was a 2013 Nominee for Outstanding Actor in a Lead Role for his
portrayal of Edmund in the American Bard Theatre Company's production of
King Lear. A graduate of NYU Tisch's Atlantic Theatre School,
his resume boats a balance of appearances across town in various
Off-Off-Broadway theatres and leading roles in indie films.
playwright, Montgomery trained with Edwin Sanchez, Josh Hect, and Tina
Howe at Primary Stage's Einhorn School of Performing Arts and Steven
Drukman at NYU's Tisch School of the Arts. He currently has a play in
development (currently titled Ruins) and his play Your Colonel was developed at the 2013 Workshop at the Metropolitan Playhouse's Founders Festival.
I caught up with Montgomery in Texas as he prepared for his January 20th opening in On the Eve,
a new rock musical created by Shawn Magill, Seth Magill, and Michael
Federico currently in production at at Theatre Three in Dallas.
CB: Howdy Montgomery. Tell me about this rock musical, On the Eve?
MS: On The Eve is the almost entirely true story of Marie Antoinette and her time-traveling hot-air balloon.
CB: (to self) Of course it is.
So, with Revolution on the horizon and a husband who is generally
lacking, Antoinette turns to a space-busting aeronaut, a crazed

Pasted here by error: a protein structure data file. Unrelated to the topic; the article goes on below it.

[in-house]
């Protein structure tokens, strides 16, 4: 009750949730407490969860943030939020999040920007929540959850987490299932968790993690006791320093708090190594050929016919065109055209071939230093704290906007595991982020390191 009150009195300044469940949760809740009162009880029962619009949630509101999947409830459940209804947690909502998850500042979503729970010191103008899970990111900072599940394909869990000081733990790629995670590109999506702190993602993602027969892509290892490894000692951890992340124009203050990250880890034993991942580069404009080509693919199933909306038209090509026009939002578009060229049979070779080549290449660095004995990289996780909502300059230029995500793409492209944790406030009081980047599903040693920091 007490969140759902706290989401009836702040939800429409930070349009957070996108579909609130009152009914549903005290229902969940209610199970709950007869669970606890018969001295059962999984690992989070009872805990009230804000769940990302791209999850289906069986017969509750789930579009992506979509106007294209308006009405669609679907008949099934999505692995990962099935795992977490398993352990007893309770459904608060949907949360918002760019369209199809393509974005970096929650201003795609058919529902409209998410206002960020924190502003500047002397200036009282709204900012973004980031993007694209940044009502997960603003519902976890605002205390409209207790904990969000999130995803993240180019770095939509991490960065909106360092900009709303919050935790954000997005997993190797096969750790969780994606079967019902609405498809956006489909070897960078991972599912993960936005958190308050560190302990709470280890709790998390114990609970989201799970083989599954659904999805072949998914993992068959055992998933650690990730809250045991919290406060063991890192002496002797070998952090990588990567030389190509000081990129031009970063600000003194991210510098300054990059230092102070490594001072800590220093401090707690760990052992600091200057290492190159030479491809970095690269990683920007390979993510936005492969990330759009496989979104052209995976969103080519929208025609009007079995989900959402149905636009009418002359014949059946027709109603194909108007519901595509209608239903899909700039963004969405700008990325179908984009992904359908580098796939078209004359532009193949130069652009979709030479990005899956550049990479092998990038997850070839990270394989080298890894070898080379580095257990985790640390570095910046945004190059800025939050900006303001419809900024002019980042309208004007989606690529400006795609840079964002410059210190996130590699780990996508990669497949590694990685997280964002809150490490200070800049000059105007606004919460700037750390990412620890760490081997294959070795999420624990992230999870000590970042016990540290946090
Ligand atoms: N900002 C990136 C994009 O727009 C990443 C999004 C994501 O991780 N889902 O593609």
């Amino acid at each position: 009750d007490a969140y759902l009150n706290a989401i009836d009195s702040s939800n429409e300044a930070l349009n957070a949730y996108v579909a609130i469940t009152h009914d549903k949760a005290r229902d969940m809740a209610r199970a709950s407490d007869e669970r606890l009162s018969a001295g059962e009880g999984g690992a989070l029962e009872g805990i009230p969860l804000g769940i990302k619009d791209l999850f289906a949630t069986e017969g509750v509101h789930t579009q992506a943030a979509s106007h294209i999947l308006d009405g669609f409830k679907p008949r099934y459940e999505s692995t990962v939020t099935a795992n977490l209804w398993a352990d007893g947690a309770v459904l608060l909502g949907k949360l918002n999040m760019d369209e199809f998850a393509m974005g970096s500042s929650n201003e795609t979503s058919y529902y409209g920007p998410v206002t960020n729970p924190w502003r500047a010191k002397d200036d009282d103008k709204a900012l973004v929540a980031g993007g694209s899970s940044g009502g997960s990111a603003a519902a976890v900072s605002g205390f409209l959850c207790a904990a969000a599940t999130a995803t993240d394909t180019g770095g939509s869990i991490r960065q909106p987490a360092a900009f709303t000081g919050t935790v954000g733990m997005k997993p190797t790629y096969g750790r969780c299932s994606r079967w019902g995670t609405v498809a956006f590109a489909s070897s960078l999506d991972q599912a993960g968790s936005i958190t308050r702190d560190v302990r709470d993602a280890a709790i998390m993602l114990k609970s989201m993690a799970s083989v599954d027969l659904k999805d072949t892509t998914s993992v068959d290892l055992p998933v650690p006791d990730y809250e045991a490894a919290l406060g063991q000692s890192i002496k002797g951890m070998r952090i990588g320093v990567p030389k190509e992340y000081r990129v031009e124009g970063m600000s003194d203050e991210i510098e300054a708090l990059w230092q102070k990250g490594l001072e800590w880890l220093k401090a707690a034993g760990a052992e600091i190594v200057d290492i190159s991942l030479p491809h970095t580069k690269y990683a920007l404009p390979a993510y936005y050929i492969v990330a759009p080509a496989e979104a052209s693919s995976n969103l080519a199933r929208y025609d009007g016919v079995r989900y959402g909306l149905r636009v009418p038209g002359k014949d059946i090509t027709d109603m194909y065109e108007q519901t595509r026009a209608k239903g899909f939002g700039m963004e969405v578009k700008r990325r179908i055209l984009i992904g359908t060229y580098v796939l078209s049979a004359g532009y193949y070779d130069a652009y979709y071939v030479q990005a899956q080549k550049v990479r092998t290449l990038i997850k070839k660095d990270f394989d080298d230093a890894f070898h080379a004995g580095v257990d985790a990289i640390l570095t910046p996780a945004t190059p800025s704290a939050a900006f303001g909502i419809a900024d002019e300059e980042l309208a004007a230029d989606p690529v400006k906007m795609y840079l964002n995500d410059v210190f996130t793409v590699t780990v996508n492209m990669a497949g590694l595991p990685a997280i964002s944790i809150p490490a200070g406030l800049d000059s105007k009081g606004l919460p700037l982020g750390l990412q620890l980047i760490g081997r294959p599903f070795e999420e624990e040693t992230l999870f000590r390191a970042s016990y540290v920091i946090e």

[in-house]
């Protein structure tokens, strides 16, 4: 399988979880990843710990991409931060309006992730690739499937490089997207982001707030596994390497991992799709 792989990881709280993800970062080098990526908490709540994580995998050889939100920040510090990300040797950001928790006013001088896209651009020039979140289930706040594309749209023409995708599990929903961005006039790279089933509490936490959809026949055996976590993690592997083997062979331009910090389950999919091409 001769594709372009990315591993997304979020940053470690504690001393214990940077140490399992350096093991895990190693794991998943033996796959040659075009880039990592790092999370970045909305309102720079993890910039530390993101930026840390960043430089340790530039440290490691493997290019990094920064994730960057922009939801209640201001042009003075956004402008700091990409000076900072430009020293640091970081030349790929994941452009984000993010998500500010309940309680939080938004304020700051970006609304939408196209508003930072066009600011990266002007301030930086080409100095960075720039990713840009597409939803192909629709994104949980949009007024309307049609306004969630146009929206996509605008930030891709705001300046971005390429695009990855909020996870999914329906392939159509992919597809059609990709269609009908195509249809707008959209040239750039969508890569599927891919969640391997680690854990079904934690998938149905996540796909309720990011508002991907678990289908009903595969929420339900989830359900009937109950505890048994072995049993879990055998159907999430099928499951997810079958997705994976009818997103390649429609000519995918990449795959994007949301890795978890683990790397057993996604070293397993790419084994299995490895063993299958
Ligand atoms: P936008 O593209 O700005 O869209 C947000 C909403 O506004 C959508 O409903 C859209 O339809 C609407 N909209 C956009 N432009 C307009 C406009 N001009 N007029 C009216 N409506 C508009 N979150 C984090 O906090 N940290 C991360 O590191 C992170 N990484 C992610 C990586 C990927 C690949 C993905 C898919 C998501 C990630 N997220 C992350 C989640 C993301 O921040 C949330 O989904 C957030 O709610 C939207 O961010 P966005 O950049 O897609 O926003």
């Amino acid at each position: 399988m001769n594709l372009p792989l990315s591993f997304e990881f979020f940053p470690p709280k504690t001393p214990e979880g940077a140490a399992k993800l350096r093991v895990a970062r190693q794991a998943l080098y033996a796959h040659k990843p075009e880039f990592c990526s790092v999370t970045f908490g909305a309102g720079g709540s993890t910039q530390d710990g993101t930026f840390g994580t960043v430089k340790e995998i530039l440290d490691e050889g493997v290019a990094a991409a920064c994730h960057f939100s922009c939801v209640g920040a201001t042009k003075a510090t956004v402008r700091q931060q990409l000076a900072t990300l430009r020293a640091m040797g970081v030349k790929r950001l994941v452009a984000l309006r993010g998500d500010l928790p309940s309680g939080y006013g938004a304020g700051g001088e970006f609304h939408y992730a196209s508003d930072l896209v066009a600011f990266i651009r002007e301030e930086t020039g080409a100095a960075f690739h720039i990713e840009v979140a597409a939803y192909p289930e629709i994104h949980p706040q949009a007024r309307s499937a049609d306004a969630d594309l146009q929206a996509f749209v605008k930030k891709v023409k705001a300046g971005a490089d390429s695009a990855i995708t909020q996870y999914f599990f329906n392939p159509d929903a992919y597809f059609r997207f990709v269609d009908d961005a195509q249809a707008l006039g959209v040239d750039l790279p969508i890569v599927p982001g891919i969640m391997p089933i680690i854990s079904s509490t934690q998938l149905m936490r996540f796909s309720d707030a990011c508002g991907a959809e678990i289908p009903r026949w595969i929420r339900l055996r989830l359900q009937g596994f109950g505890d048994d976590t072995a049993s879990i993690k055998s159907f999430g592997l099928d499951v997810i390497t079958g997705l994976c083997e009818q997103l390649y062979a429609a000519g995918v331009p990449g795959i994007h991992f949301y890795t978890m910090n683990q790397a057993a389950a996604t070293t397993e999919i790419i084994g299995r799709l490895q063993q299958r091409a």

scientist, and a beautiful muse to set things right in her kingdom
before launching them on their way to a different time to take on
Politics, the Church, Science, and a crazy dude in a bowler hat.
CB: Always a crazy dude in a bowler hat. A time-traveling Marie Antoinette?
Yes, her story is spun together with that of the inventor of the hot
air balloon and future space-faring-rock-god Chase Spacegrove, and their
travels through time.
CB: Yes, I think I remember him from AP European History. Is the production a period piece or updated to modern times?
It is not happening in the safe comfort of our 2014 theater, but
underground in a war-torn future...as the story goes along, the audience
discovers that the narrator-come-puppet-master is manipulating the
story and other performers to his own ends, so the members of the
company start rebelling.
CB: That sounds awesome.
MS: On the Eve
is an incredible piece of theater that I've been thrilled by since
seeing its first public reading in 2011 and I couldn't be more excited
to join the company for its professional world premiere.
I see you have done a fair share of indie theatre since you finished
school. We all know it comes with challenges, but what have you found
to be rewarding about this amazing artistic scene?
MS: Honestly, the same fearlessly daring uniqueness that characterizes On the Eve
is precisely what draws me to working in Indie Theater
off-off-Broadway. In my experience, it's a unique microcosm where the
only mistakes you can make as an artist are to underestimate yourself or
work towards the safe choice instead of the choice most uniquely
specific to you. That's incredibly liberating as an artist and, in my
opinion, absolutely essential to a thriving arts community.
Well put. Watch Montgomery in action in the On the Eve promo video.